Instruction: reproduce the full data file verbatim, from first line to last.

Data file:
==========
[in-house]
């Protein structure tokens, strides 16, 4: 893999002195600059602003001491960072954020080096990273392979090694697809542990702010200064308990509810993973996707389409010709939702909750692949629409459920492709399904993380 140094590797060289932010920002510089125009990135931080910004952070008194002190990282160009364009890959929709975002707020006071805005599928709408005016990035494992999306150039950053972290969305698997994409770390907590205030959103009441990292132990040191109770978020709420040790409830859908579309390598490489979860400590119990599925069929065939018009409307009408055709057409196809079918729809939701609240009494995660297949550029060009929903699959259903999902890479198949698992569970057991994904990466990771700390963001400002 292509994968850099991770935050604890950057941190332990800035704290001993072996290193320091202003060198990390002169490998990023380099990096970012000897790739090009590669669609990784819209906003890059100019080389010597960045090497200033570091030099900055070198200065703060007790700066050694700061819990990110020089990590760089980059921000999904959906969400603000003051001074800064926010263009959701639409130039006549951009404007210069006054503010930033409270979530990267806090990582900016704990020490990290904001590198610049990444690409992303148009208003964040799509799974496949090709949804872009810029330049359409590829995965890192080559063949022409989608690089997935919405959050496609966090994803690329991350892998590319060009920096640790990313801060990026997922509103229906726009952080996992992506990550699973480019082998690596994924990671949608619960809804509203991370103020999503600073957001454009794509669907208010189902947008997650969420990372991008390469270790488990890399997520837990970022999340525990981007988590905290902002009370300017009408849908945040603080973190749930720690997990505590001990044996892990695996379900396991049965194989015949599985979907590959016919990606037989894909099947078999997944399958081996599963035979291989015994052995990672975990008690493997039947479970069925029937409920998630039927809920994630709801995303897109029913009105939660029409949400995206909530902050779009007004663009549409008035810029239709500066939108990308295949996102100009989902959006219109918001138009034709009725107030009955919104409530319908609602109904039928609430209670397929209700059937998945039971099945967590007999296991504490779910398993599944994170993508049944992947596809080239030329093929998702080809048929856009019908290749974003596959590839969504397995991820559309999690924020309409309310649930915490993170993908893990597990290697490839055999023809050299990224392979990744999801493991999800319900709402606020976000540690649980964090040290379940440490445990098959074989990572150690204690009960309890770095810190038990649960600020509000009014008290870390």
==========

[in-house]
């Protein structure tokens, strides 16, 4: 893999002195600059602003001491960072954020080096990273392979090694697809542990702010200064308990509810993973996707389409010709939702909750692949629409459920492709399904993380 140094590797060289932010920002510089125009990135931080910004952070008194002190990282160009364009890959929709975002707020006071805005599928709408005016990035494992999306150039950053972290969305698997994409770390907590205030959103009441990292132990040191109770978020709420040790409830859908579309390598490489979860400590119990599925069929065939018009409307009408055709057409196809079918729809939701609240009494995660297949550029060009929903699959259903999902890479198949698992569970057991994904990466990771700390963001400002 292509994968850099991770935050604890950057941190332990800035704290001993072996290193320091202003060198990390002169490998990023380099990096970012000897790739090009590669669609990784819209906003890059100019080389010597960045090497200033570091030099900055070198200065703060007790700066050694700061819990990110020089990590760089980059921000999904959906969400603000003051001074800064926010263009959701639409130039006549951009404007210069006054503010930033409270979530990267806090990582900016704990020490990290904001590198610049990444690409992303148009208003964040799509799974496949090709949804872009810029330049359409590829995965890192080559063949022409989608690089997935919405959050496609966090994803690329991350892998590319060009920096640790990313801060990026997922509103229906726009952080996992992506990550699973480019082998690596994924990671949608619960809804509203991370103020999503600073957001454009794509669907208010189902947008997650969420990372991008390469270790488990890399997520837990970022999340525990981007988590905290902002009370300017009408849908945040603080973190749930720690997990505590001990044996892990695996379900396991049965194989015949599985979907590959016919990606037989894909099947078999997944399958081996599963035979291989015994052995990672975990008690493997039947479970069925029937409920998630039927809920994630709801995303897109029913009105939660029409949400995206909530902050779009007004663009549409008035810029239709500066939108990308295949996102100009989902959006219109918001138009034709009725107030009955919104409530319908609602109904039928609430209670397929209700059937998945039971099945967590007999296991504490779910398993599944994170993508049944992947596809080239030329093929998702080809048929856009019908290749974003596959590839969504397995991820559309999690924020309409309310649930915490993170993908893990597990290697490839055999023809050299990224392979990744999801493991999800319900709402606020976000540690649980964090040290379940440490445990098959074989990572150690204690009960309890770095810190038990649960600020509000009014008290870390």